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China’s internet censorship is well known, but a report has quantified the extent of it, uncovering more than 66,000 rules controlling the content that is available to people using search engines.

The most diligent censor, by at least one measure, is Microsoft’s search engine Bing, the only foreign search engine operating in the country, according to the report, which was released on Wednesday by the Citizen Lab, a cybersecurity research group at the University of Toronto.

The findings suggested that China’s censorship apparatus had become not only more pervasive, but also more subtle. The search engines, including Bing, have created algorithms to “hard censor” searches deemed to be politically sensitive by providing no results or by limiting the results to selected sources, which are usually government agencies or state news organizations that follow the Communist Party’s line.

“You might get no results if it is a very sensitive topic, but if your query is subject to this kind of self-censorship, what happens is you actually appear to get results as normal, but that’s not actually happening,” said Jeffrey Knockel, a senior researcher at Citizen Lab and an author of the report. “You’re getting results only from certain pre-authorized websites.”

The organization’s researchers studied eight online platforms that offer search tools: the search engines Baidu, Sogou and Bing; the social media sites Weibo, Douyin, Bilibili and Baidu Zhidao; and the e-commerce giant Jingdong.

All are subject to extensive legal restrictions that have long censored criminal activity, obscenity, pornography, violence and gore, in addition to virtually any political, ethnic or religious content viewed as threatening to Communist Party rule and social stability.

More recent restrictions have extended to defamation of the country’s heroes or martyrs, illegal surrogacy and misleading or false information about Covid-19 in Beijing.

Each of the companies have created mechanisms to comply with the government’s ever-evolving restrictions.

The report found that Weibo, China’s equivalent of Twitter, restricted search results for the term “Chinese spy balloon” so that only information from official Chinese sources would appear to those seeking to learn about the surveillance airship shot down by the United States in February.

Baidu blocked all results for searches that included the country’s leader, Xi Jinping, President Vladimir V. Putin of Russia and the international warrant for the Russian president’s arrest issued days ahead of Mr. Xi’s visit to Moscow in March.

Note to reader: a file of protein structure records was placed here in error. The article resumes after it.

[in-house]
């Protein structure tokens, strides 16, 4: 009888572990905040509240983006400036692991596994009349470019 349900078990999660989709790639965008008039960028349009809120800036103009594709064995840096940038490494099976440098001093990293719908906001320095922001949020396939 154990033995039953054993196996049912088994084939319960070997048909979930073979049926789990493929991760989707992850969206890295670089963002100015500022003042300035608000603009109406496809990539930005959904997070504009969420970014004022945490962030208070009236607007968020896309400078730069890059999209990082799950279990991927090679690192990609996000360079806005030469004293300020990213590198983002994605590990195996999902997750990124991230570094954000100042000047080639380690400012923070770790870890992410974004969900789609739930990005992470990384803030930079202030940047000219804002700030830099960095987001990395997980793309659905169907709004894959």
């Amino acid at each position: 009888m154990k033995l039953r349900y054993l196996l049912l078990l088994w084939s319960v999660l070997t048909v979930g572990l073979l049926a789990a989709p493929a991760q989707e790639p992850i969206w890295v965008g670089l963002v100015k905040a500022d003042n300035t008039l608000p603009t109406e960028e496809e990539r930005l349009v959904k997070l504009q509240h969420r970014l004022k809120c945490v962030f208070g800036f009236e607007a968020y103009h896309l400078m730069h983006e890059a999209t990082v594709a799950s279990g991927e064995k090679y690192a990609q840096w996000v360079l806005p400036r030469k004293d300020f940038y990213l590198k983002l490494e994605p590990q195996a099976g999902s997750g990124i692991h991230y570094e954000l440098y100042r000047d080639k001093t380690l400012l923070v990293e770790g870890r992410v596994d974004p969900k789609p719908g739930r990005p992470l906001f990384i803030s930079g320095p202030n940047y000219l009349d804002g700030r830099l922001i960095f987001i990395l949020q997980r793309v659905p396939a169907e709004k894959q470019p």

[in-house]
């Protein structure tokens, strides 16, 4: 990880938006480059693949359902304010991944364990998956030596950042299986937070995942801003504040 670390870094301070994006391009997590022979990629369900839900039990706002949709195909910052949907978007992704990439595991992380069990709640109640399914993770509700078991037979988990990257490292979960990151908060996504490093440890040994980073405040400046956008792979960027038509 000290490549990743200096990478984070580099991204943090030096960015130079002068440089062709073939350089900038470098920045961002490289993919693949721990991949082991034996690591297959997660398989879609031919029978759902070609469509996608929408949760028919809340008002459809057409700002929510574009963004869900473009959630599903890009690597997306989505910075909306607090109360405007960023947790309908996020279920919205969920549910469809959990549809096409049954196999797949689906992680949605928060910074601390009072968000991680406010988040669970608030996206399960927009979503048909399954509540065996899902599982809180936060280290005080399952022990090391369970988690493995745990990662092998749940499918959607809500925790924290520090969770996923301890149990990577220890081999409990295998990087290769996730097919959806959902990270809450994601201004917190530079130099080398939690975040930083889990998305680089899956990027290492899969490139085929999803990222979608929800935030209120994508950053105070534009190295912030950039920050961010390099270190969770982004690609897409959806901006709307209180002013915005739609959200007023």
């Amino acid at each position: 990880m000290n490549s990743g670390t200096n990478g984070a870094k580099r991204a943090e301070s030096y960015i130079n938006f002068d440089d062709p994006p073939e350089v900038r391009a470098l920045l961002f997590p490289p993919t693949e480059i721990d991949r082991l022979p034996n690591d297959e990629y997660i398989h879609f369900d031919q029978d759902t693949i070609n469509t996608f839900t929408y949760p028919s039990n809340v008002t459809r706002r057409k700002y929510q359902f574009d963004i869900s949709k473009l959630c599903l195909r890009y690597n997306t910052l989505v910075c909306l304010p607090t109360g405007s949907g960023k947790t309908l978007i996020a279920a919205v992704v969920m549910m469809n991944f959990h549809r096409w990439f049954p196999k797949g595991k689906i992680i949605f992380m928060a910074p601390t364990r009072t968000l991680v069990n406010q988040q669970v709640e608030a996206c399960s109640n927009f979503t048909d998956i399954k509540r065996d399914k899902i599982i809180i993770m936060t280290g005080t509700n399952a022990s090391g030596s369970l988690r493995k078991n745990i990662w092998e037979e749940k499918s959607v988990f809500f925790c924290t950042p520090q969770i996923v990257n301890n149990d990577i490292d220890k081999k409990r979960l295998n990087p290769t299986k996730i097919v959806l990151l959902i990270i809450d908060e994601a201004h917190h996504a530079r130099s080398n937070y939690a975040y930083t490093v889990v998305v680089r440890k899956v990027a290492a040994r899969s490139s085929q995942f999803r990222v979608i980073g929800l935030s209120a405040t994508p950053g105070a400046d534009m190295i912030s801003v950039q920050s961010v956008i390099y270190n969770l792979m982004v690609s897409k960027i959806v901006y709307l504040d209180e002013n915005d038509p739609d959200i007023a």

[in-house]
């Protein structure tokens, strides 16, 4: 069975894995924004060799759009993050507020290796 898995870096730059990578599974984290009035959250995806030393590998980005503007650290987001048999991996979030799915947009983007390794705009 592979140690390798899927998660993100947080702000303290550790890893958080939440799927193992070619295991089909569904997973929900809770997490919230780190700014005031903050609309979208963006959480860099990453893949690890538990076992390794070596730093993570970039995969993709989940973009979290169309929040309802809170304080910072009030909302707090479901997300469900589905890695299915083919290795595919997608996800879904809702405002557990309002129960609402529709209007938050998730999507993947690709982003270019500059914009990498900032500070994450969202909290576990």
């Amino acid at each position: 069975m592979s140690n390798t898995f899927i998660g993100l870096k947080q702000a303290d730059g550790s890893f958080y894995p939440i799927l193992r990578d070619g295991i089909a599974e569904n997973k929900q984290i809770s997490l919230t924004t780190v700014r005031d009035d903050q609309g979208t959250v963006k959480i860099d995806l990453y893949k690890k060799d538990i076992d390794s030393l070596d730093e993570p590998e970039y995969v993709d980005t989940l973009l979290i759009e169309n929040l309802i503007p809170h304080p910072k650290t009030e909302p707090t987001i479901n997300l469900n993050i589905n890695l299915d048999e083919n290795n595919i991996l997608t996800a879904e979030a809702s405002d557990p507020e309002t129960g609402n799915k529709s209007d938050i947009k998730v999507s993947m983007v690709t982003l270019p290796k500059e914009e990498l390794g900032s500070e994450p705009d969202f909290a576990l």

The report said that the Chinese tech companies had adopted more rules than Bing, one of the few foreign tech platforms allowed in the country, but compared with Baidu, Bing’s rules were broader and affected more search results. They also on average restricted results from more domains.

Caitlin Roulston, a spokeswoman for Microsoft, said the company would look into the findings but had not yet fully analyzed them. “We are reaching out to Citizens Lab directly to get more information so that we can conduct any further investigation needed,” she said.

Microsoft is one of the few foreign technology companies that still operates inside China, and it has acknowledged that to do so required complying with the country’s censorship laws, something other companies, most prominently Google, refused to do.

Conditions in China have often been fraught for Microsoft, with the company’s products facing crackdowns from the authorities. In 2019, Bing itself was blocked temporarily. In 2021, Microsoft shut down LinkedIn in China after seven years in the country, citing regulatory and competitive obstacles.

Mr. Knockel said the study reinforced the argument that foreign tech companies could do little to restrict censorship or other demands from the government. China, for example, has signaled that it will restrict the operations of artificial intelligence in chat bots, which Microsoft has already unveiled for Bing.

“Just simply allowing American tech companies to do business in China isn’t going to solve any of the censorship or larger human rights issues that we would like to be solved in China,” Mr. Knockel said.


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